Chalk up more back-to-school savings by shopping online


| ara@queenscourier.com

(ARA) – As the end of summer nears, the flashing red lights of yellow school buses will caution drivers to stop as students board. College students will pull out of driveways with cars filled to the brim with dorm room supplies. And the school bells will echo across the playground, signaling the start and end of classroom learning.

Of course, before school starts in the fall, parents will tackle the task of back-to-school shopping. The “must-buy” list often doesn’t change much from year to year. Students of all ages and schooling levels will need pencils, notebooks, new clothes, backpacks and folders. As you develop a shopping list for your children this year, consider making the back-to-school shopping experience a bit easier by staying home, shopping online and saving money. Use these tips for better back-to-school savings.

* Regular school supplies like pencils, pens, rulers and notebooks are best found via big box retailers. But often in the stores, the back-to-school aisles look as if a whirlwind trashed the place. Instead, calmly sit at home with your list in front of you and order the supplies your children need via the retailers’ websites. In addition, use cash back sites like Ebates.com, to find extra savings, both on shopping list items and shipping costs. By having all the supplies delivered to your home, you’ll have saved yourself the time and stress of taking the children to the store.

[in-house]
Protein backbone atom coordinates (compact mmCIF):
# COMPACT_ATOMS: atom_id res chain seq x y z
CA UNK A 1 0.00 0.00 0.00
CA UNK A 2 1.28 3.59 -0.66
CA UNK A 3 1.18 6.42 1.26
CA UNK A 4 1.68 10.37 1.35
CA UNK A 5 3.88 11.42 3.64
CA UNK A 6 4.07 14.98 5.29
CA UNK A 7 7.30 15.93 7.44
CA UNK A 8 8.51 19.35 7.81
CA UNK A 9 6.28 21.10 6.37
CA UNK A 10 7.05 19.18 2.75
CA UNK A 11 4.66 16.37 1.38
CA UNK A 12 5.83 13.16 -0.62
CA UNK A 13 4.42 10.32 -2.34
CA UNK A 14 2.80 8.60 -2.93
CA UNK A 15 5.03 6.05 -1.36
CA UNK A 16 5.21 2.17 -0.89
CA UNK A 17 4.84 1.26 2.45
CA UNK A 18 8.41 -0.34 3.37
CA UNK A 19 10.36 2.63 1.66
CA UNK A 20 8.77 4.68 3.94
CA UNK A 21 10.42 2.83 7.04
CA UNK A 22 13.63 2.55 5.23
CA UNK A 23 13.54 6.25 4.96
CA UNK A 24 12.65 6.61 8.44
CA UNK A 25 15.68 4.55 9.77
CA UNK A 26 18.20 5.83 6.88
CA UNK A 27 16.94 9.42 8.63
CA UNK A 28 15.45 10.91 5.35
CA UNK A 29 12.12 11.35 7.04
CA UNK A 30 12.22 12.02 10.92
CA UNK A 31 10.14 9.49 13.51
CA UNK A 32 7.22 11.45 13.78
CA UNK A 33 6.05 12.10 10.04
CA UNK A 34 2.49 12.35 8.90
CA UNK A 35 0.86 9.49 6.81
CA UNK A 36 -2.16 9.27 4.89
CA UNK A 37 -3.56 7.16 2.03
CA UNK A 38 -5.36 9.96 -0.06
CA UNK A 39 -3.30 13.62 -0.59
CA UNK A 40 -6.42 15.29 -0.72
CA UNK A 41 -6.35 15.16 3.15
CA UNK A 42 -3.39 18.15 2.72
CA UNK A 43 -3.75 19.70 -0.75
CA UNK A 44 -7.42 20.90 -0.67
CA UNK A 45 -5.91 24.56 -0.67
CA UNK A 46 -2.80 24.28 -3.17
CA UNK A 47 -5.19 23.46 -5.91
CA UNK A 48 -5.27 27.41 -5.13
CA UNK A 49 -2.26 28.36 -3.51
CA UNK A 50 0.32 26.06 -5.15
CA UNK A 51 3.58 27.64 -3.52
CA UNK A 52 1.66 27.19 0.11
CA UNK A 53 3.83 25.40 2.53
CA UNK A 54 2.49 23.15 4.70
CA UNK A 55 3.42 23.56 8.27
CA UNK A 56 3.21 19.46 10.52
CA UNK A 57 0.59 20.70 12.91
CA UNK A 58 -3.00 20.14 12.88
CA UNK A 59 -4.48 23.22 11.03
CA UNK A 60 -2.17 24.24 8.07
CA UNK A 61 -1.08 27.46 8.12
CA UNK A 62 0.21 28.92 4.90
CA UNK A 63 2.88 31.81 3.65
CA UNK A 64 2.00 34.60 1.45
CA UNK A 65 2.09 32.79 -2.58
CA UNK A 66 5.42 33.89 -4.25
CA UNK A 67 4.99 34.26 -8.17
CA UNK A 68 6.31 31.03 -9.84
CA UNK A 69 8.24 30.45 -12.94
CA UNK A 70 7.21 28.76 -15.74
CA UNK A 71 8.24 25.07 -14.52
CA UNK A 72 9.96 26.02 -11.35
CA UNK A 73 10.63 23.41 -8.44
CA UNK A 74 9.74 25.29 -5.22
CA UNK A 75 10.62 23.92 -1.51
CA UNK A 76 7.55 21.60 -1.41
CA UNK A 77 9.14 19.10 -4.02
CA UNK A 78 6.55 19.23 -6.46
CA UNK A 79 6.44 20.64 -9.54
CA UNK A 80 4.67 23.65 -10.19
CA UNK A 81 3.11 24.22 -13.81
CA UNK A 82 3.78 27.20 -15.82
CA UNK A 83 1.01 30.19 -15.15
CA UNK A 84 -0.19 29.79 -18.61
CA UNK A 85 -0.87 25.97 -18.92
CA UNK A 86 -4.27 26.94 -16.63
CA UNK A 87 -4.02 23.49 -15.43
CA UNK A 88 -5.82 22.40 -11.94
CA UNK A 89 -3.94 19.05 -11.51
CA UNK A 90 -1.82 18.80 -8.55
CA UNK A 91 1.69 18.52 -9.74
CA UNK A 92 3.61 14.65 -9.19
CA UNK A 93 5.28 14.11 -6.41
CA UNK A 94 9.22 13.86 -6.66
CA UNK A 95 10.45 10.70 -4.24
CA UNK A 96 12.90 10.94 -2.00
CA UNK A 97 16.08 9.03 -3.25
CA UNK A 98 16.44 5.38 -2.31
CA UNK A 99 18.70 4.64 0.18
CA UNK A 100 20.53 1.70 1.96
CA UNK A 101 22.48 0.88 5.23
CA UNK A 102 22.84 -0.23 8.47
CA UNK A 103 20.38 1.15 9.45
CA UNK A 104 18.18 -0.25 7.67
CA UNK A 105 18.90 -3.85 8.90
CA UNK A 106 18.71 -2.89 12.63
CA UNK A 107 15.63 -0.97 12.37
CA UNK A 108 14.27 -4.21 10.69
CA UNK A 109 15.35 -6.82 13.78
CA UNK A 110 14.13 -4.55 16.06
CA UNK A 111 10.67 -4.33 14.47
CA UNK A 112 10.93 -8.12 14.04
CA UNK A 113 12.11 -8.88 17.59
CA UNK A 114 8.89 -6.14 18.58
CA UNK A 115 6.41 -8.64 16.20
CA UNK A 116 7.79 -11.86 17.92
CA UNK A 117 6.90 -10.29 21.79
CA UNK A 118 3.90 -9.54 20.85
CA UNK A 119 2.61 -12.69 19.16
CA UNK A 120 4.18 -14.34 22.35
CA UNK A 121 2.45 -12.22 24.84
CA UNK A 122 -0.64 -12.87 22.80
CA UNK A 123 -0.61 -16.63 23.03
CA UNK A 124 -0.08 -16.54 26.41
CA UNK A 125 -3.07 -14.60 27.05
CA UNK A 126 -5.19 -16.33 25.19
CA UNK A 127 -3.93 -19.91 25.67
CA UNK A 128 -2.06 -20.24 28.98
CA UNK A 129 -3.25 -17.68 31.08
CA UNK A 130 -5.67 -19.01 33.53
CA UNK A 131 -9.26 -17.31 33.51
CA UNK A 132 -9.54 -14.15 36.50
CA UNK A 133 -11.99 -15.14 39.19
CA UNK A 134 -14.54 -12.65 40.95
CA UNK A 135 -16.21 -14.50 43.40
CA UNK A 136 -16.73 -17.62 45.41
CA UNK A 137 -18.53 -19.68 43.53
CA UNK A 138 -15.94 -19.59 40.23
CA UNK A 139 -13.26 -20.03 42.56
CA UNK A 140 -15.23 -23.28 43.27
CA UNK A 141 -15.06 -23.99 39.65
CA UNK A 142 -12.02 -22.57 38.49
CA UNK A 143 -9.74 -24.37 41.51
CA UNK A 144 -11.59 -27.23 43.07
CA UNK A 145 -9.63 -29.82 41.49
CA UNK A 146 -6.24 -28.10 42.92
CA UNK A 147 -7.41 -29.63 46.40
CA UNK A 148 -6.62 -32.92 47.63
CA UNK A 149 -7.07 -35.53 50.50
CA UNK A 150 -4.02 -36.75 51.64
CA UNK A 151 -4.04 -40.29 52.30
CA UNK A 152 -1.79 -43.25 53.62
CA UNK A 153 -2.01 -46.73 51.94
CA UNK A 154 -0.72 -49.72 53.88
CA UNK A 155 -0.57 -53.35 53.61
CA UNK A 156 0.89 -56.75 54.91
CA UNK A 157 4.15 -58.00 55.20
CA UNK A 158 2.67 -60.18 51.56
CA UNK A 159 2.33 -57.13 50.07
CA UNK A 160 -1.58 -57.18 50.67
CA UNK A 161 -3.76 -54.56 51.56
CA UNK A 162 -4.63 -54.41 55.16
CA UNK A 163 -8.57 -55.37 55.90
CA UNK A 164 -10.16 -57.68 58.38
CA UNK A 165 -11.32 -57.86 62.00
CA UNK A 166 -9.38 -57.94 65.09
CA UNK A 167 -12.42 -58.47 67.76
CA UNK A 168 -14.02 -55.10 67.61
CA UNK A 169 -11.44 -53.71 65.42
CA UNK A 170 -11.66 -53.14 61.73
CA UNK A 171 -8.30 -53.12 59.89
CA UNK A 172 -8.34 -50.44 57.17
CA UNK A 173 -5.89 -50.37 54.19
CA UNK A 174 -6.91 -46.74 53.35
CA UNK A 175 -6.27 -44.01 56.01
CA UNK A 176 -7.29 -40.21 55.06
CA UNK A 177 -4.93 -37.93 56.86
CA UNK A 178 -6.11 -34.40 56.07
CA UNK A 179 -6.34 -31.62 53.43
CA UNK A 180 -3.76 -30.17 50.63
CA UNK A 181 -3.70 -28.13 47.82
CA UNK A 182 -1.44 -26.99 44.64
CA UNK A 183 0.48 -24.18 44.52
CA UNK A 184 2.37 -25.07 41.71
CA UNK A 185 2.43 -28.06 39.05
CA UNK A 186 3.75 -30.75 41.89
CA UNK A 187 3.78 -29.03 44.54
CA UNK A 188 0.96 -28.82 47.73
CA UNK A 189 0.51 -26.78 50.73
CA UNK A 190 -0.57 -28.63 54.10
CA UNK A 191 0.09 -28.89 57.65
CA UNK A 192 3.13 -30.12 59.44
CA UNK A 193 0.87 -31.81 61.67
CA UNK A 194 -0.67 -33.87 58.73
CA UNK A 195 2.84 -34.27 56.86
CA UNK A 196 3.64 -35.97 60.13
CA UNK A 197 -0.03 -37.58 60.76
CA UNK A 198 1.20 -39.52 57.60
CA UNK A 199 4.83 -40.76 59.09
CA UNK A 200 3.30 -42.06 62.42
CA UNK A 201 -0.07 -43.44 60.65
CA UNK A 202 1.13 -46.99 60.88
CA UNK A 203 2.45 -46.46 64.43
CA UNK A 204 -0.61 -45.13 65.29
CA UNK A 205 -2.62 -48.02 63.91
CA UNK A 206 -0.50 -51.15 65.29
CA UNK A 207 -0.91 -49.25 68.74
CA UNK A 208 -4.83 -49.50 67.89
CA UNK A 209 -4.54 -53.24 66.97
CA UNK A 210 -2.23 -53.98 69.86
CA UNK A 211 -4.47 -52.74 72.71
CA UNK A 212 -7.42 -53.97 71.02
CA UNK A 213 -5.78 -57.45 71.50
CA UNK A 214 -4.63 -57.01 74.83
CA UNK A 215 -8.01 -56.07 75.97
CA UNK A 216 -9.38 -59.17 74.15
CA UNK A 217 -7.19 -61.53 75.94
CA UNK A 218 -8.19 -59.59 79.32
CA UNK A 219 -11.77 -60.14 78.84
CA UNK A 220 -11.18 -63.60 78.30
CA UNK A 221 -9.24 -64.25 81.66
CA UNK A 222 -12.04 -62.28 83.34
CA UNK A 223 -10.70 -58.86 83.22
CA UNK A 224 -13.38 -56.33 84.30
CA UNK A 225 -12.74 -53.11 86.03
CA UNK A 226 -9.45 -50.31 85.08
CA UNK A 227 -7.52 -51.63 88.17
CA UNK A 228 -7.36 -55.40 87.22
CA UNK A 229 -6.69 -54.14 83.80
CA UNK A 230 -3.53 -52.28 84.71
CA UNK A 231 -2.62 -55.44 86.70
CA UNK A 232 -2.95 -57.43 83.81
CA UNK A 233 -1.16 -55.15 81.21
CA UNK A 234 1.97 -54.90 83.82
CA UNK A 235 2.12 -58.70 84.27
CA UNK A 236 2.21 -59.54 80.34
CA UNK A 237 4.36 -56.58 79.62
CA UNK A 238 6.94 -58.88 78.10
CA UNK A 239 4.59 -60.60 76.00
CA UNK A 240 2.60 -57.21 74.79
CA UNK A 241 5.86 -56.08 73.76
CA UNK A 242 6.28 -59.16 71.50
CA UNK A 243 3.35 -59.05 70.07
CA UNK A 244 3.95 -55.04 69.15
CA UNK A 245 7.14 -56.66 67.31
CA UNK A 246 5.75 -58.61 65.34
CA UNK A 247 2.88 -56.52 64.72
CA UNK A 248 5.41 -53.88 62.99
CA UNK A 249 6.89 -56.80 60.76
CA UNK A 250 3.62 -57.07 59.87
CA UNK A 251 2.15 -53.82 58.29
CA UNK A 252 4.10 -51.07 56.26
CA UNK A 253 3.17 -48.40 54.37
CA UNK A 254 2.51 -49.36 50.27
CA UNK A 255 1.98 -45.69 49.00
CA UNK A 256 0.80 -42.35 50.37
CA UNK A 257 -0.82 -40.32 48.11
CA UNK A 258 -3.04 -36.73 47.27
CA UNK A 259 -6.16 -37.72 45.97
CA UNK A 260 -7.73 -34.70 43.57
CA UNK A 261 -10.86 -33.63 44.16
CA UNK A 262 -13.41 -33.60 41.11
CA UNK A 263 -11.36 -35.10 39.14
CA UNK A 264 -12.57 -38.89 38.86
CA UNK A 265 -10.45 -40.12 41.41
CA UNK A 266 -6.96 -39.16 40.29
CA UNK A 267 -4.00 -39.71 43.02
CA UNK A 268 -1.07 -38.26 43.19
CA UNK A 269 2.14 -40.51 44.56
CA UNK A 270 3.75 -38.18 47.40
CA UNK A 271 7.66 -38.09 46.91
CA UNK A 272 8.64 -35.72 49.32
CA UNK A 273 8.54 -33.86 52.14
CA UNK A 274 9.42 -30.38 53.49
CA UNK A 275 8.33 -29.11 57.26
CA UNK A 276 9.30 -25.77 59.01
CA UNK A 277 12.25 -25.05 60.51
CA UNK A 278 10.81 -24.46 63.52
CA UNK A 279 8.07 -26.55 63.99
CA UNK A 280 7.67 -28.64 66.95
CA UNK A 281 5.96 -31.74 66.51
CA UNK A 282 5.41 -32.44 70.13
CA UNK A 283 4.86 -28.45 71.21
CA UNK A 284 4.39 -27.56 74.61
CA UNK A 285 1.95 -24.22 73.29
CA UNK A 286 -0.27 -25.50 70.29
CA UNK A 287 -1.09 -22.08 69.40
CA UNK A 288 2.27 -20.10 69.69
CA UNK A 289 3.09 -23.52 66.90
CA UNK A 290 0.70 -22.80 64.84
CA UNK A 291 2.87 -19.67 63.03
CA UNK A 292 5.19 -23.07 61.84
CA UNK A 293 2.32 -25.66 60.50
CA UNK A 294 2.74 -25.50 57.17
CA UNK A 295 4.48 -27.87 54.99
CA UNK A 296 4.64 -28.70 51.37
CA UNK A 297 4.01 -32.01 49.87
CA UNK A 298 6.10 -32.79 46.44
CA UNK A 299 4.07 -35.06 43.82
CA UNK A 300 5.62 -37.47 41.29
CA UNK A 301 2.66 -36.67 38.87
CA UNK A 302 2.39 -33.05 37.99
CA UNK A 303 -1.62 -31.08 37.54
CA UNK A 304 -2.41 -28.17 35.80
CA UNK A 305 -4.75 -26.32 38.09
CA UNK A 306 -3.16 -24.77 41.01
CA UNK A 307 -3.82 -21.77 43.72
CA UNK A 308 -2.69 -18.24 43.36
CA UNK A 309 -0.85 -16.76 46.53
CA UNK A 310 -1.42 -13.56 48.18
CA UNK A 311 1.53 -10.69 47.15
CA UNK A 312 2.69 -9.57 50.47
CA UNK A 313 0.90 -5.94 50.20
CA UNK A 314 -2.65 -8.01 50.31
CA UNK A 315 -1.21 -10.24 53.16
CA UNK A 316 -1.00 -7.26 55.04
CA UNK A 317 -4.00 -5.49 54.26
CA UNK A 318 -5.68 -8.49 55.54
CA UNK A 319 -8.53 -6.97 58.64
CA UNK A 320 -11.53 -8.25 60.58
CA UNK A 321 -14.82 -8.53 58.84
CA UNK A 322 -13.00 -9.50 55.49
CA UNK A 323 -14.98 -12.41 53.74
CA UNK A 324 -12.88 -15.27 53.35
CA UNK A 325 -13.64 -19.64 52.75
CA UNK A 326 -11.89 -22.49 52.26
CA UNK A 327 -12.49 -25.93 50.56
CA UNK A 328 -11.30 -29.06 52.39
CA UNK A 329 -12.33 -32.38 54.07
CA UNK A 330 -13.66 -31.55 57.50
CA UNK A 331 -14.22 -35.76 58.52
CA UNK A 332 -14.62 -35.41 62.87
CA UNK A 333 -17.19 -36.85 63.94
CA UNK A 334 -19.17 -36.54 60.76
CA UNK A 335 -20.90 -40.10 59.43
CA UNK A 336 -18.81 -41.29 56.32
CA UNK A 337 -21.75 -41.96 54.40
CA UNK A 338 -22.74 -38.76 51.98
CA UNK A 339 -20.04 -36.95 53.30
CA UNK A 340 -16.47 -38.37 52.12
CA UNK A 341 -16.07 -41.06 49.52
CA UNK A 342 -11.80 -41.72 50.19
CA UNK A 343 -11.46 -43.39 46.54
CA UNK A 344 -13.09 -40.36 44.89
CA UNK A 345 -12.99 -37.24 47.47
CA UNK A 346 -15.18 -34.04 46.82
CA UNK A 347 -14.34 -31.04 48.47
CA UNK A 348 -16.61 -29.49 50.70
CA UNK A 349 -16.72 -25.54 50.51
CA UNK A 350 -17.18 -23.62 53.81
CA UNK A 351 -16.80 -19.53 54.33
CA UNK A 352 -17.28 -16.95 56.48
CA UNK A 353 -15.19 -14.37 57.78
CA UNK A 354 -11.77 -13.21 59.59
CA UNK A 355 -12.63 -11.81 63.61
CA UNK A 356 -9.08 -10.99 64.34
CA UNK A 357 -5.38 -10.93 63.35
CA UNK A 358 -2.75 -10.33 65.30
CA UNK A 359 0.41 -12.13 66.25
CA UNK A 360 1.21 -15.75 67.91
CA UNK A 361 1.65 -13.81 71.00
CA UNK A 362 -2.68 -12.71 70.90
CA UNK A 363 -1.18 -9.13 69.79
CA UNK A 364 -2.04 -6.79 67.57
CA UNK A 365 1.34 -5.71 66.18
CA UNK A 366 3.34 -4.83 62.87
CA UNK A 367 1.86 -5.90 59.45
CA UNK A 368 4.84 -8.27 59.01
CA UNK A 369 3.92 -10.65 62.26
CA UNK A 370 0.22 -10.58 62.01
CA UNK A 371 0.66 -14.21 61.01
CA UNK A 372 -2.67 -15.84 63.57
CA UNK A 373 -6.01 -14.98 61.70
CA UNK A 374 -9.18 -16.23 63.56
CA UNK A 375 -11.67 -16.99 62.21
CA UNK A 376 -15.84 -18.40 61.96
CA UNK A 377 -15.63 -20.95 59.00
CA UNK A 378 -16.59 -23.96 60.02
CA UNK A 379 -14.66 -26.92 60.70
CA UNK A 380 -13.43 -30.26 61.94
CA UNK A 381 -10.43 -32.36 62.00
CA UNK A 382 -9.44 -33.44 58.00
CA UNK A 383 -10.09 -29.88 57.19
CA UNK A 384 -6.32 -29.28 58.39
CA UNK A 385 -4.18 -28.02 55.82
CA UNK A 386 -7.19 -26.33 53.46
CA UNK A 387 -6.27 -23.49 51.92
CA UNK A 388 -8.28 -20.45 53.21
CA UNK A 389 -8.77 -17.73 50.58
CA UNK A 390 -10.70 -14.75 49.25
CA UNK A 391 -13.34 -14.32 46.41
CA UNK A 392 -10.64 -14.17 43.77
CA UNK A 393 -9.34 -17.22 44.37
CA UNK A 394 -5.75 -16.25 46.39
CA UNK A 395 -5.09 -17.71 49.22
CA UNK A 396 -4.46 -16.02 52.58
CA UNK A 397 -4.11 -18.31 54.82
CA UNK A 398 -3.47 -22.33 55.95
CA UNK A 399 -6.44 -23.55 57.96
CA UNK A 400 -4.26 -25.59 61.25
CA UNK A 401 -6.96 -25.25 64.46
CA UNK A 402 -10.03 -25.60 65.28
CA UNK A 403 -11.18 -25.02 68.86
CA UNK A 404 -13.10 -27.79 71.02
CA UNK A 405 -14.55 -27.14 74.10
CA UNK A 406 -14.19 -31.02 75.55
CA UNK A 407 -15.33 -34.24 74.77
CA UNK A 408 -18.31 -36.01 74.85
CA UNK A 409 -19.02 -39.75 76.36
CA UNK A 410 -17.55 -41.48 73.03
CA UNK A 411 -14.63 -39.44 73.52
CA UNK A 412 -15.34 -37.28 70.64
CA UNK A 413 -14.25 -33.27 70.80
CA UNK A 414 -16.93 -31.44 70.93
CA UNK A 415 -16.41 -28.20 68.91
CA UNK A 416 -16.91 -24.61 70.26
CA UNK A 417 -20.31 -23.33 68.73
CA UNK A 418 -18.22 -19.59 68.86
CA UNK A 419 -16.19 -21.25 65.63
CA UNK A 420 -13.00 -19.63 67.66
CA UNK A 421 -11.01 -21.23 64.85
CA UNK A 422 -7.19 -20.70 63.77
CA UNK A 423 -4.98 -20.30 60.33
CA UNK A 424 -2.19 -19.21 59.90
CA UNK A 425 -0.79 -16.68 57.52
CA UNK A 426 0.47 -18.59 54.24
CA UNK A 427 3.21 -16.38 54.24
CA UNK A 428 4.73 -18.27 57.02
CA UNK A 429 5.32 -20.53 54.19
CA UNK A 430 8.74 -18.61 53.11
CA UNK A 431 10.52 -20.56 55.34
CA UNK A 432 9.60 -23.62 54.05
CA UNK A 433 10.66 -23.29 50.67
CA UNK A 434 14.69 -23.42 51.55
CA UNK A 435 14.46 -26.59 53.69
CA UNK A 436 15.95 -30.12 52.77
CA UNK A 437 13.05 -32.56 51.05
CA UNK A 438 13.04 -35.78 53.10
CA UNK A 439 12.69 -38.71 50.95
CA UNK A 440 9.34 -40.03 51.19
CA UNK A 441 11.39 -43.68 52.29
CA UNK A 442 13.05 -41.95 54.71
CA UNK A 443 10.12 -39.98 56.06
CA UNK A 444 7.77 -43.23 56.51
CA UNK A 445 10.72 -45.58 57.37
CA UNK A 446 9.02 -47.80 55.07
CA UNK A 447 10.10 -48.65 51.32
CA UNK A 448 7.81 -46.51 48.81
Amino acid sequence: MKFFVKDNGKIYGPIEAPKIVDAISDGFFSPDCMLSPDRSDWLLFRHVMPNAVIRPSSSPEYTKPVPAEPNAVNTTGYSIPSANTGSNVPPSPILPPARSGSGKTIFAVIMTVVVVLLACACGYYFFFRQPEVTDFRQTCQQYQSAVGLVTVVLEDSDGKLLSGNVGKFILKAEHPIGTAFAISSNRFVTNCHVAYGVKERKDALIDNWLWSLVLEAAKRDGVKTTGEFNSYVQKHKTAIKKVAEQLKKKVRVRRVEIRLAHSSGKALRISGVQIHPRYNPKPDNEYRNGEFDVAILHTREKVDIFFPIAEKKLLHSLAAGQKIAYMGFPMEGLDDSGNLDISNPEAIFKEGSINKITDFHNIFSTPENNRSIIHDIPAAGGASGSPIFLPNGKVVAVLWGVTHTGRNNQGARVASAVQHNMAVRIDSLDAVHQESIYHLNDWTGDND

* Shop the back-to-school sales online. Many retailers will designate a day, week or even month promoting their back-to-school discounts, and some states will designate a tax-free shopping day for school items and clothing. Take advantage of these savings, and look for “buy one, get one free” offers (very helpful if you have more than one child heading back to school) or free shipping coupon codes to add even more savings.

* Some online coupon sites offer cash back on your purchases. For example, when shopping for school supplies online, visit your favorite retail stores through Ebates.com, make your purchases and receive cash back rewards based on a percentage of your purchase. Plus, the back-to-school shopping season will bring increased cash back from dozens of popular stores, so take a little time to compare the best cash back rates with each store’s coupon codes and discounts to make the most of any available savings.

* College students often qualify for student discounts when using a valid student ID. Electronics like laptop computers and smartphones are typically the biggest budget items on a college student’s back-to-school shopping list. Search for seasonal discounts and coupon codes at computer and mobile brand online stores, like HP, Dell, AT&T and Verizon, where additional savings can be gleaned with a student ID.

Staying home and accomplishing the entire shopping list for your student’s back-to-school supplies without having to drive all over town will leave everyone in your family a bit happier and better prepared for the first day of school. Plus, the extra savings you can find while shopping online will help your budget.

 

What makes a career college different than a traditional college?


| ara@queenscourier.com

(ARA) – Everyone has their own motivations for deciding to go to college, but putting themselves in a better position to get a job after graduation is usually one of them. For career colleges, this factor is foremost in how they prepare their students for the careers upon graduation.